Run by a gang of local experimental music fans, Golden Cabinet is held in the unlikely surroundings of a community centre in Shipley, a small town near Leeds in West Yorkshire. It runs from 7:30 PM until 11 PM, holds only 100 people, and can only happen on Saturdays—on Friday nights the hall is used for Tae Kwon-Do classes. Yet, since its launch in 2013, this monthly party has managed to attract an enviable roll call of guests (to name a few, Andy Stott, Vatican Shadow and tonight's headliner, Perc), and is developing a reputation as one of the liveliest events on the UK's leftfield circuit.
The constraints that the night is under have proven an unexpected boon. It arrives in a short, sharp burst each month and, because of that, everyone seems up for it from minute one (it must help that local real ales are only £3-a-pint at the tiny bar). As we arrive, Austrian electronic/oscilloscope artist Jerobeam Fenderson is thundering to the end of a set that is shaking every window in this old stone Victorian school.
Deliberately, Golden Cabinet programmes acts—from outré psych bands to out-there bass producers—who never normally play together, which not only switches up the dynamic of the night but attracts a bizarrely eclectic crowd of 60-something hippies, Leeds hipsters, anarcho-punks, veteran ravers and curious younger clubbers. Essentially, Golden Cabinet is where Shipley's freaks hang out, which provided the perfect environment for Sly & The Family Drone, and their pulverising mix of live drumming and improvised, FX-pedal electronics.
For those unfamiliar with Drone, think Lightning Bolt, Fridge and Venetian Snares being ground to a bloody pulp. And yet, they are also one of the most entertaining live acts you will witness this side of The Knife. Playing in the middle of the crowd, who are later encircled in gaffer tape, the band frequently break off, handing out drums and broken cymbals, while the heavily bearded front-man gradually gets naked in-between twiddling knobs and guttural yowls. He ends the set stood atop a speaker stack, triumphant, with the microphone stuffed down his underpants. Between the sheer physical assault of the music and the onstage antics, it is brilliantly, chaotically compelling—part endurance test, part cabaret.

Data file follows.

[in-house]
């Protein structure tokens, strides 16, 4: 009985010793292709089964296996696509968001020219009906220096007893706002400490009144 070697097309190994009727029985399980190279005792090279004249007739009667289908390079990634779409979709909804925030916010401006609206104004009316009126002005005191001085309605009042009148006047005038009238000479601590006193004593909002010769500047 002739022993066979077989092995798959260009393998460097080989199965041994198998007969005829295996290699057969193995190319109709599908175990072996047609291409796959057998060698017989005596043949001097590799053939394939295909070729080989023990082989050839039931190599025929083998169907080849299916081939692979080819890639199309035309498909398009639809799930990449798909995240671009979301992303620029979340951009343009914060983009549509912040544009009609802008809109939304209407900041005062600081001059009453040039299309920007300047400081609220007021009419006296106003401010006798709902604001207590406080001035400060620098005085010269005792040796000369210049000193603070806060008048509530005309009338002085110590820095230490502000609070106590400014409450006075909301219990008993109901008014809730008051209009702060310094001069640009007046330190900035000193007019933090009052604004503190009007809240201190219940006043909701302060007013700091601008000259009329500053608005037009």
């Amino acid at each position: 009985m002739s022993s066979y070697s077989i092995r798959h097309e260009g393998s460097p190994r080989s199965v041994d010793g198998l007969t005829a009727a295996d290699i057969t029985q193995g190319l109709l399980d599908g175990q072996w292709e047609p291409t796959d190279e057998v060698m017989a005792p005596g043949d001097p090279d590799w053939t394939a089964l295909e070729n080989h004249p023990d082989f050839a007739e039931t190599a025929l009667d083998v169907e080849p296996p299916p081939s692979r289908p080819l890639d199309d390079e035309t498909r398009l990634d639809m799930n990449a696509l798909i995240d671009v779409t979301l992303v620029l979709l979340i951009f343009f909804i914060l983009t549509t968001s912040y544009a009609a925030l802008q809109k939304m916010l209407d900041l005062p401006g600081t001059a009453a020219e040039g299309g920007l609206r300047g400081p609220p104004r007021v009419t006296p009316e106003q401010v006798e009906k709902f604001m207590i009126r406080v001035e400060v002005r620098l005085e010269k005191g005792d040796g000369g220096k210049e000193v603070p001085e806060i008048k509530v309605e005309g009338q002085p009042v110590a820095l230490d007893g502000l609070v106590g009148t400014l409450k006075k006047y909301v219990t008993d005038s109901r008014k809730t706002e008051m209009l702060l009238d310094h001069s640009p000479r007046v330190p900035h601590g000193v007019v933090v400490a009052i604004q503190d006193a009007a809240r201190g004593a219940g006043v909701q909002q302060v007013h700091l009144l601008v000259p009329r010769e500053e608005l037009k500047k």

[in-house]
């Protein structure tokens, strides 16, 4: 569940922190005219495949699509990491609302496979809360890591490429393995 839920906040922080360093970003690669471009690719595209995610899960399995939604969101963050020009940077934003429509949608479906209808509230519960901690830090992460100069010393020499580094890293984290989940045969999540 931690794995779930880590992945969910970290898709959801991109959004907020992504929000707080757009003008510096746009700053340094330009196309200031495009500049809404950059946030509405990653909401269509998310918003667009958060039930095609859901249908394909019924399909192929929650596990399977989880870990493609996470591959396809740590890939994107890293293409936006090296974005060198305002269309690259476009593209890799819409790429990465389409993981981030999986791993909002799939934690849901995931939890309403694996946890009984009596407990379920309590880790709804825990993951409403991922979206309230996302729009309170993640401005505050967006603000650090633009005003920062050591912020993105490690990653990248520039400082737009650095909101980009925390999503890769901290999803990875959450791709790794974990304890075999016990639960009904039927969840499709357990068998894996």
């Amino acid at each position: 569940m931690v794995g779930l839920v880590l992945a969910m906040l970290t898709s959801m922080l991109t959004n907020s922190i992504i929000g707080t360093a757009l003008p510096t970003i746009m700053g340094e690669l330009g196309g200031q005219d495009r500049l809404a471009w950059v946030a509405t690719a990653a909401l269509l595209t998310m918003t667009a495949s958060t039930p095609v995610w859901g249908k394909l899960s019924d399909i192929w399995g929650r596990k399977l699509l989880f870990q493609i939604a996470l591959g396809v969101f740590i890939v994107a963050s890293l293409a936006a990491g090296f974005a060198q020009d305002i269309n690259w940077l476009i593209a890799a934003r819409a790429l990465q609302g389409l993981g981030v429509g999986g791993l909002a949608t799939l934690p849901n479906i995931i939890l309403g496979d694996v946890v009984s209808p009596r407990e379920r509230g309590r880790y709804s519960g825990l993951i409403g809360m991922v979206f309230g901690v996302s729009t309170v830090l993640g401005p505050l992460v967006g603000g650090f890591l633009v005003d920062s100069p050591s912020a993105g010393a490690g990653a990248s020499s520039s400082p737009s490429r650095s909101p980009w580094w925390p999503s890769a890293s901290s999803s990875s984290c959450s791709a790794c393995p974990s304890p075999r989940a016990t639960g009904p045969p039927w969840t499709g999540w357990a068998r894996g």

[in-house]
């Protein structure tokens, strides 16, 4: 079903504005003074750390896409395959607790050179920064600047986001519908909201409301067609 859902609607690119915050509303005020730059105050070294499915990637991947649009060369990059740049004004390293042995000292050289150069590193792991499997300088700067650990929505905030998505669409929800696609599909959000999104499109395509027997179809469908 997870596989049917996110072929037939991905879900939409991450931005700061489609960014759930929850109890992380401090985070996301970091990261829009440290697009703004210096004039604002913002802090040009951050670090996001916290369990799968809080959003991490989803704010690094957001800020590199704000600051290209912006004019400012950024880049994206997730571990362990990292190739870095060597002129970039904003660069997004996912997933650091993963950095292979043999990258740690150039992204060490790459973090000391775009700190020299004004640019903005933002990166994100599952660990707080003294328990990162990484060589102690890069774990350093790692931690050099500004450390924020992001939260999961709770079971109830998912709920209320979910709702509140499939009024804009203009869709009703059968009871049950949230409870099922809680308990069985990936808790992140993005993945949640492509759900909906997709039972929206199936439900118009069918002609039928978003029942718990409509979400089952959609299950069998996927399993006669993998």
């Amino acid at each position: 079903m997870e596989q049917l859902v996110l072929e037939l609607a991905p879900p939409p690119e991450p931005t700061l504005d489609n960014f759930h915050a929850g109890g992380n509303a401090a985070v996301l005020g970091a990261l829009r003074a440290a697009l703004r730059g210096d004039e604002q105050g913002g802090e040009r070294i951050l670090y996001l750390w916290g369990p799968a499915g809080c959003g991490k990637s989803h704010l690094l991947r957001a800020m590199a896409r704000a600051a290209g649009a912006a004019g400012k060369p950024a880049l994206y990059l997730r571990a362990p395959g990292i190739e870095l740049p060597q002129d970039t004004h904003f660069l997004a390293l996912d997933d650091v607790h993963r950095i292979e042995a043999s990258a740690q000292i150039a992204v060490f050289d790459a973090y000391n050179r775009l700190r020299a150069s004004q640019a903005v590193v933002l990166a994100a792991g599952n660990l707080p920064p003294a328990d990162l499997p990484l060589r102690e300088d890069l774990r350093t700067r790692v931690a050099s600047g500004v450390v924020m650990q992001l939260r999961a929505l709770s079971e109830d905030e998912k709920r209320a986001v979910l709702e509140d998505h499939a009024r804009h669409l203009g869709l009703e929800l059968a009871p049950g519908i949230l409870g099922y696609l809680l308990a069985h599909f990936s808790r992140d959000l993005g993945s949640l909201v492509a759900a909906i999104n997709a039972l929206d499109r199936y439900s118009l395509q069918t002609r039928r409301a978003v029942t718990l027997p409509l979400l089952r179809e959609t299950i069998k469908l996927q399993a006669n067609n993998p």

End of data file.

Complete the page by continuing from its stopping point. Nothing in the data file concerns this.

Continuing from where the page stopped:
As a tall man in a black t-shirt stood behind a MacBook and some hardware, Ali "Perc" Wells was never going to be able to compete as a theatrical spectacle. But aided and abetted by some excellent full-wall visuals from the Golden Cabinet crew, he brought his own brand of techno drama. Due to the early finish, there was no time to dither about, so after some brief scene-setting ambient noise and local radio samples, we were pitched straight into a set of a pummelling intensity.
But for the enormous, rubbery kick of "Dumpster" or the delirious screaming brutality of "Take Your Body Off," it was a set heavy on less familiar Perc remixes (Daniel Avery, Clouds). As these unfolded, they highlighted just how masterfully Wells deploys his sonic artillery. Every now and then he'd cut suddenly to sheer noise, letting everything hang momentarily before unveiling yet another layer of bass. For all its modish, corroded industrial-noise aesthetic, Perc's sound is now 20 years old. He plays barrelling, kick-heavy techno. Yet rarely in those two decades has anyone rivalled either his sound-design—the space, density and dynamic bounce which he builds into his huge-sounding tunes—or his intuitive grasp of how to work a dance floor.
This was all over after an hour. At this point, we all skipped out into the night, still wanting more: the best way to leave any event. In Golden Cabinet's case, less really is more.
Photo credit: Rob Lycett